If you’ve ever connected with me, you would determine that my passion for Leduc has stemmed from residing here my entire life and operating my business for the last 50 years. I recognize my bias being a small business owner and I had every intention writing on subject matter pertaining to other areas of focus in my platform, however considering recent news, I was compelled to write one more article on how “essential” our local business community is.
I’m sure we’ve all heard the saying that small business “is the backbone of community” but what does this mean? According to LOCO-BC, a non-for-profit organization in BC who conducts Business Community Impact Assessments for communities across Canada, “the local economic impact of small businesses is twice that of multinational competitors, with $63 of every $100 spent at local merchants recirculating back into the community, contrasting the paltry $14 that remains from every $100 spent within large multinational retail locations. As a result, local businesses recirculate 4.6 times more revenue into local economies, multiplying their positive impact on the communities they serve.” I have seen firsthand, as a business owner and founder of a non-profit-foundation, while working with local businesses, the amount of revenue and time that is recirculated back to business and community causes.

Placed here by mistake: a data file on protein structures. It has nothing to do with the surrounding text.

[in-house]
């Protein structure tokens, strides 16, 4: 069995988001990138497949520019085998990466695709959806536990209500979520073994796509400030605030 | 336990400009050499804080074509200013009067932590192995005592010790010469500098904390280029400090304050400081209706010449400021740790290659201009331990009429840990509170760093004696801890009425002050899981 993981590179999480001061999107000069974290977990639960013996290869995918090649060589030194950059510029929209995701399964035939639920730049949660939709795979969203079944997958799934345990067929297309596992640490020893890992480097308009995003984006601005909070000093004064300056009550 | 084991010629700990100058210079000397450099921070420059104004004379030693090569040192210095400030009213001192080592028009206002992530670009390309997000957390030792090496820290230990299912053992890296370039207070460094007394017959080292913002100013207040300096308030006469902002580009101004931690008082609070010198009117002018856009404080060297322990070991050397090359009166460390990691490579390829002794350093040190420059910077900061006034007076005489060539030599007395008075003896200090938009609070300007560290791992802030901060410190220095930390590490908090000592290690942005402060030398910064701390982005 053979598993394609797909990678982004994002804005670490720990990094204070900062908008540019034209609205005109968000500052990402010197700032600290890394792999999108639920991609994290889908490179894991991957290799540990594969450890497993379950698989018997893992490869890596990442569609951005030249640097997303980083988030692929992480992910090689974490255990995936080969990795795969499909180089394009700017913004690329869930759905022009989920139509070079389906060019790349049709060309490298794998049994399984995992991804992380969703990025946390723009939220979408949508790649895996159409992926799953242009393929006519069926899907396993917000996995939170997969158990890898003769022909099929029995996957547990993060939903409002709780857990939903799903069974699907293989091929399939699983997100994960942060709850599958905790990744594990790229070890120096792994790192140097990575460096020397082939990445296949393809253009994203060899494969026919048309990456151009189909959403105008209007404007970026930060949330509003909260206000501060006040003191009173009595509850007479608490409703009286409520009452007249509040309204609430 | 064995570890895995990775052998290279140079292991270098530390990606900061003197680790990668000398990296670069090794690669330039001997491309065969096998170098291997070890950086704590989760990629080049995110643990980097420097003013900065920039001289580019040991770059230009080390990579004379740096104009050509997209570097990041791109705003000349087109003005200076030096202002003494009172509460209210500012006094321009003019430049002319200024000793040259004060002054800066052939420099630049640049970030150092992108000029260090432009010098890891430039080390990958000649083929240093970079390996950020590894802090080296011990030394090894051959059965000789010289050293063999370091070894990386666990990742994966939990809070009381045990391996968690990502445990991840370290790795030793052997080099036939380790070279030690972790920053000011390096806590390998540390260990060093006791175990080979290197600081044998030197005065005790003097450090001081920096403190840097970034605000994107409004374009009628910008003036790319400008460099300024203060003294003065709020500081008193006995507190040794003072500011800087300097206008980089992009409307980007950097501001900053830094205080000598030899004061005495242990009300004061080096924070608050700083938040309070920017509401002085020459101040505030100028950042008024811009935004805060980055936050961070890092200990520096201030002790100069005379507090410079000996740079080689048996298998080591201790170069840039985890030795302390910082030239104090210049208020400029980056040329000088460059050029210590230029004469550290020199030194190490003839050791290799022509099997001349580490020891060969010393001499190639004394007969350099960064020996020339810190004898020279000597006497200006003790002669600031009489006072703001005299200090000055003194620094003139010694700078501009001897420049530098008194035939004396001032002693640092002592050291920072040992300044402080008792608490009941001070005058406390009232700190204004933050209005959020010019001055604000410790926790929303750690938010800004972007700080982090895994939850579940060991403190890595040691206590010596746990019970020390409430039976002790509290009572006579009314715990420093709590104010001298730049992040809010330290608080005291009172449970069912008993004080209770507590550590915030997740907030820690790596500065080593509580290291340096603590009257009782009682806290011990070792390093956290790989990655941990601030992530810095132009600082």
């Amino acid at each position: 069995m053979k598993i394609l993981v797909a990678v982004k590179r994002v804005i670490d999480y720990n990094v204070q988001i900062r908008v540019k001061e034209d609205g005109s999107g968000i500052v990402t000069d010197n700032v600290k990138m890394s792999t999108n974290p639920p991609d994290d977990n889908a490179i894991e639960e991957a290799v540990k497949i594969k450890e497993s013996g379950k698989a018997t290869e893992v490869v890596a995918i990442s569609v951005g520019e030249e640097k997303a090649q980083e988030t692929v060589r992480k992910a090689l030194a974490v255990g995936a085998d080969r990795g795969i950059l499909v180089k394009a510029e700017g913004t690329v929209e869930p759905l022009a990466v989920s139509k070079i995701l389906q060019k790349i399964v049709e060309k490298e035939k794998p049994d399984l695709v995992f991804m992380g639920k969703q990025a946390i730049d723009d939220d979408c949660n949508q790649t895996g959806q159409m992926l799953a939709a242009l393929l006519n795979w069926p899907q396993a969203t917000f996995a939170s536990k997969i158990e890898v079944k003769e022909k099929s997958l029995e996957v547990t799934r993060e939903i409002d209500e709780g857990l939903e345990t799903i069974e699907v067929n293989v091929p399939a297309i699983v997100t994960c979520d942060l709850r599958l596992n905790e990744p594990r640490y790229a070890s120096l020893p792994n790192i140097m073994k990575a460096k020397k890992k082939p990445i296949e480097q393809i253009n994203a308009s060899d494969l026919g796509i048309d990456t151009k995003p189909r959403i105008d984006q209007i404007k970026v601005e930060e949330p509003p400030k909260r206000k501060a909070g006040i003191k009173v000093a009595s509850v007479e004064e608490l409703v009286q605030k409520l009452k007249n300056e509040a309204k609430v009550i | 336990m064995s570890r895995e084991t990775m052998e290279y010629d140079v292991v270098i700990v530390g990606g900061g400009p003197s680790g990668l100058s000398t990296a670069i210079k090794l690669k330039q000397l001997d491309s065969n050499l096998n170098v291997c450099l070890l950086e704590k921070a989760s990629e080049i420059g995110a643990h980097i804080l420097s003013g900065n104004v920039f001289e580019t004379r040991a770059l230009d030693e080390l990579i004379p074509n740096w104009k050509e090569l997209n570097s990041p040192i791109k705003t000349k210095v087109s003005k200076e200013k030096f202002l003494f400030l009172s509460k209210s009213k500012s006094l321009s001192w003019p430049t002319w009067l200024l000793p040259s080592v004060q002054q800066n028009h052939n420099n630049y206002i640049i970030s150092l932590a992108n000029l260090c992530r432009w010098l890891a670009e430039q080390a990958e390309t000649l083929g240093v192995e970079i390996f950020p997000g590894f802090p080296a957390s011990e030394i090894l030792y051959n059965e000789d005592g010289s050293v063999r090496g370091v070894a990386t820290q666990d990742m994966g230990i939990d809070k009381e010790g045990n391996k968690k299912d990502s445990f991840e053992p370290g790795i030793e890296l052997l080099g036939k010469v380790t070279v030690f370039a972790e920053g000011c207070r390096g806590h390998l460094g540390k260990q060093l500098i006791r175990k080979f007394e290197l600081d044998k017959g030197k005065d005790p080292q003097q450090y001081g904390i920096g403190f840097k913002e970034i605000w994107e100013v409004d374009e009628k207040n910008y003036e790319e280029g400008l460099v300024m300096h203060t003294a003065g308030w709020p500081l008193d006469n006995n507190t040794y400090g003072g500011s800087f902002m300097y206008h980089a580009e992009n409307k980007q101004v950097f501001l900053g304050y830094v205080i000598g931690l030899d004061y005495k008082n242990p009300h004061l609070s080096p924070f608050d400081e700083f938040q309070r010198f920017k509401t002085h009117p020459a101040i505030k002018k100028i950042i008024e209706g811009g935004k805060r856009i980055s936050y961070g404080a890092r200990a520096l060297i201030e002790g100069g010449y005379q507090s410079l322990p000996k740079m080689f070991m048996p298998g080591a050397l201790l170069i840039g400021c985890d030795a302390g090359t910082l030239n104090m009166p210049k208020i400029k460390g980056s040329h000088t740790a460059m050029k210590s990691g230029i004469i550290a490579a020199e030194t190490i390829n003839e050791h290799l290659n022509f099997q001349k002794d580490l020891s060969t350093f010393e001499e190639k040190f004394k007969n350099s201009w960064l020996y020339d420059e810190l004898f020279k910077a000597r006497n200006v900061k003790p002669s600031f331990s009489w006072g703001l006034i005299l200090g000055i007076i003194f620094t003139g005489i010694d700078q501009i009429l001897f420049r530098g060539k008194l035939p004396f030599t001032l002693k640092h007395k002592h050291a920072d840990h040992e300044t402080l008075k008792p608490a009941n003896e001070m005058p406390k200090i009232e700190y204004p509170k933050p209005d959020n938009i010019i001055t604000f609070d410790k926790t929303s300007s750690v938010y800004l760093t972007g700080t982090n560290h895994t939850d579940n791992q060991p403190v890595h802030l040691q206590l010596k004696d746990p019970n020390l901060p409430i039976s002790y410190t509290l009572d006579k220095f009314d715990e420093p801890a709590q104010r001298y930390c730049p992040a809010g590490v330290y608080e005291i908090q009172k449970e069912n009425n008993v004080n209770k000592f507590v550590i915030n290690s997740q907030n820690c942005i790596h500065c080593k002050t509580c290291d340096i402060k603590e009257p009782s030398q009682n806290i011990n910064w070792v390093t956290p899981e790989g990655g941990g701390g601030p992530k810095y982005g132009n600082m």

So why is this important considering current circumstances? In the last two weeks alone, I’ve spoken with several businesses on the verge of closing who’ve all indicated that small loans would enable them to remain operational. The Canadian Federation of Independent Businesses estimates that 1-in-5 businesses are likely to close their doors for good due to consequences of the pandemic. Small business employs 69.7% of the country’s private labour force and also “accounts for 97.9% of all businesses operating in the country and contributes toward just under 40% of the Canadian GDP”. Statistics Canada announced “The Canadian economy posted its worst ever performance, registering a 5.4% decline in Gross Domestic Product (GDP) for 2020, marking the largest recorded decrease since data was first calculated in 1961.”
The reason I've decided to run is not to take a “cut and slash” approach to these capital projects, but to stop and redefine what “essential” is, especially during this pandemic, and how Leduc’s taxpayer’s dollars should be spent. I am concerned that our current council, 12-14 months into this pandemic, just approved more than what was “essential” for the expansion of the Cemetery, purchasing three times the amount of land that was required for $3-million.
They’ve also just approved $250-thousand for fence post upgrades which could have easily been postponed. This upgrade alone is more than double the amount the City has put towards small businesses in light of Covid-19, which also happens to be one of the City’s largest tax bases. As your Mayoral candidate, I believe small business is more valuable than fence posts, not only because of the large tax base they pay, but because of their integral role within our community.